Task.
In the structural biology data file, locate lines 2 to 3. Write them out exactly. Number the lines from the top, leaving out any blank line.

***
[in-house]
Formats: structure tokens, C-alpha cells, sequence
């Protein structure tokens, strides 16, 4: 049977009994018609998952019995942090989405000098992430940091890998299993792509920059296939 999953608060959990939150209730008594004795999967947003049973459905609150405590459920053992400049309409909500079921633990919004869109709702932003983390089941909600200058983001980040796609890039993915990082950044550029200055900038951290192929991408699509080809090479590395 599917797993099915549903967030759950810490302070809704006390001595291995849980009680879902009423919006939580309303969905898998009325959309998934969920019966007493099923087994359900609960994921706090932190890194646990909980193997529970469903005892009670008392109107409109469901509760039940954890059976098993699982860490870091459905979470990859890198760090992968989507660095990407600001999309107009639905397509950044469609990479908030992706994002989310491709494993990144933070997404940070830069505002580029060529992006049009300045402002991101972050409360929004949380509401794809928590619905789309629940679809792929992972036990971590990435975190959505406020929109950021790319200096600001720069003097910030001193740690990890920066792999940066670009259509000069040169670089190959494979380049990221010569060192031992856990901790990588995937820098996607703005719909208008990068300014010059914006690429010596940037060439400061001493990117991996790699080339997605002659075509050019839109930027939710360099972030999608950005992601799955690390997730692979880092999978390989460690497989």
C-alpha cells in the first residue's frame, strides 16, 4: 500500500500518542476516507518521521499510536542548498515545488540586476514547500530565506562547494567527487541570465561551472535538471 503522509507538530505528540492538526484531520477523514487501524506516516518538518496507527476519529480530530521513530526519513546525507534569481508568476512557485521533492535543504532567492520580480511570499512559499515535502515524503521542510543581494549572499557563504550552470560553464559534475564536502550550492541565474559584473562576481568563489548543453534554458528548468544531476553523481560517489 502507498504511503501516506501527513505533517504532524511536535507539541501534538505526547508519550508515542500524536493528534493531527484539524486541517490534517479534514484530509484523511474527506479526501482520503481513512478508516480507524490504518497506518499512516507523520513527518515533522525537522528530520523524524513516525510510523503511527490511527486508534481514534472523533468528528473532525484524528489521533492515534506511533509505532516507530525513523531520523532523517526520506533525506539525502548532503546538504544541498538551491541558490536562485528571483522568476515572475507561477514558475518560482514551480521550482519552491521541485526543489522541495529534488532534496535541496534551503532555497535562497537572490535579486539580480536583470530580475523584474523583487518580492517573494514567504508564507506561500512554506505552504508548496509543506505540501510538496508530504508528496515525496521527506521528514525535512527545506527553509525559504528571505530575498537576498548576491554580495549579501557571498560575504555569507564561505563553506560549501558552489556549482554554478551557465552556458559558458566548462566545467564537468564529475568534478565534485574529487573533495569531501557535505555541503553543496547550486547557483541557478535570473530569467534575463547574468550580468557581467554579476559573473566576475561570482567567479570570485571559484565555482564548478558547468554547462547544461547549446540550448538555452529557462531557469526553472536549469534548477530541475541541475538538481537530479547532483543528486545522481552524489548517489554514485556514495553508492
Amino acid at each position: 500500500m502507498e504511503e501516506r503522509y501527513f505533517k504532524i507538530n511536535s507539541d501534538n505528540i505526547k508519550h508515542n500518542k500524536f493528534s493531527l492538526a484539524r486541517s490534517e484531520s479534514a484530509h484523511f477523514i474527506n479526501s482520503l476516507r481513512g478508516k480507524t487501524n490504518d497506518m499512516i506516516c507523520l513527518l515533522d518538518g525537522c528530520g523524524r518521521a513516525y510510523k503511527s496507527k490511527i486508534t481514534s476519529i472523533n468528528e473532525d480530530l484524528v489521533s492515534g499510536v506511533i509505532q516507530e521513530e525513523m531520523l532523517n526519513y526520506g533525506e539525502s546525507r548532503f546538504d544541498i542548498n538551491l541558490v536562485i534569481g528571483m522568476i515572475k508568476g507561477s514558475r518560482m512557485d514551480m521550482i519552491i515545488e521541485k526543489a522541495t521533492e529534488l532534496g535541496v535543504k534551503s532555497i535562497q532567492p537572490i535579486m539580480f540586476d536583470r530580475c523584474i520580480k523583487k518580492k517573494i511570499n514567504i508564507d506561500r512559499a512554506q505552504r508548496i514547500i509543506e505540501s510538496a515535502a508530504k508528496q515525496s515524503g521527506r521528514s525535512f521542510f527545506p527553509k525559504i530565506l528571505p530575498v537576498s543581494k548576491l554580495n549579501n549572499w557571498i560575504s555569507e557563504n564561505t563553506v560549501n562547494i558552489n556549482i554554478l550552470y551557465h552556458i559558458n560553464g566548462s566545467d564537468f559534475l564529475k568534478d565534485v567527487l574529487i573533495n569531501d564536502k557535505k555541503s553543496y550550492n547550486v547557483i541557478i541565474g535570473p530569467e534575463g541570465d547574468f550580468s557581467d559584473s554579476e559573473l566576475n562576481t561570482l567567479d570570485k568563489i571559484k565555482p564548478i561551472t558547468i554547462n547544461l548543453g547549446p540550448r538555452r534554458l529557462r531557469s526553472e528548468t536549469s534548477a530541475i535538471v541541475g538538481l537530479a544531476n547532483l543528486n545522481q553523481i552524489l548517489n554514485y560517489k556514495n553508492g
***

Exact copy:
Formats: structure tokens, C-alpha cells, sequence
């Protein structure tokens, strides 16, 4: 049977009994018609998952019995942090989405000098992430940091890998299993792509920059296939 999953608060959990939150209730008594004795999967947003049973459905609150405590459920053992400049309409909500079921633990919004869109709702932003983390089941909600200058983001980040796609890039993915990082950044550029200055900038951290192929991408699509080809090479590395 599917797993099915549903967030759950810490302070809704006390001595291995849980009680879902009423919006939580309303969905898998009325959309998934969920019966007493099923087994359900609960994921706090932190890194646990909980193997529970469903005892009670008392109107409109469901509760039940954890059976098993699982860490870091459905979470990859890198760090992968989507660095990407600001999309107009639905397509950044469609990479908030992706994002989310491709494993990144933070997404940070830069505002580029060529992006049009300045402002991101972050409360929004949380509401794809928590619905789309629940679809792929992972036990971590990435975190959505406020929109950021790319200096600001720069003097910030001193740690990890920066792999940066670009259509000069040169670089190959494979380049990221010569060192031992856990901790990588995937820098996607703005719909208008990068300014010059914006690429010596940037060439400061001493990117991996790699080339997605002659075509050019839109930027939710360099972030999608950005992601799955690390997730692979880092999978390989460690497989």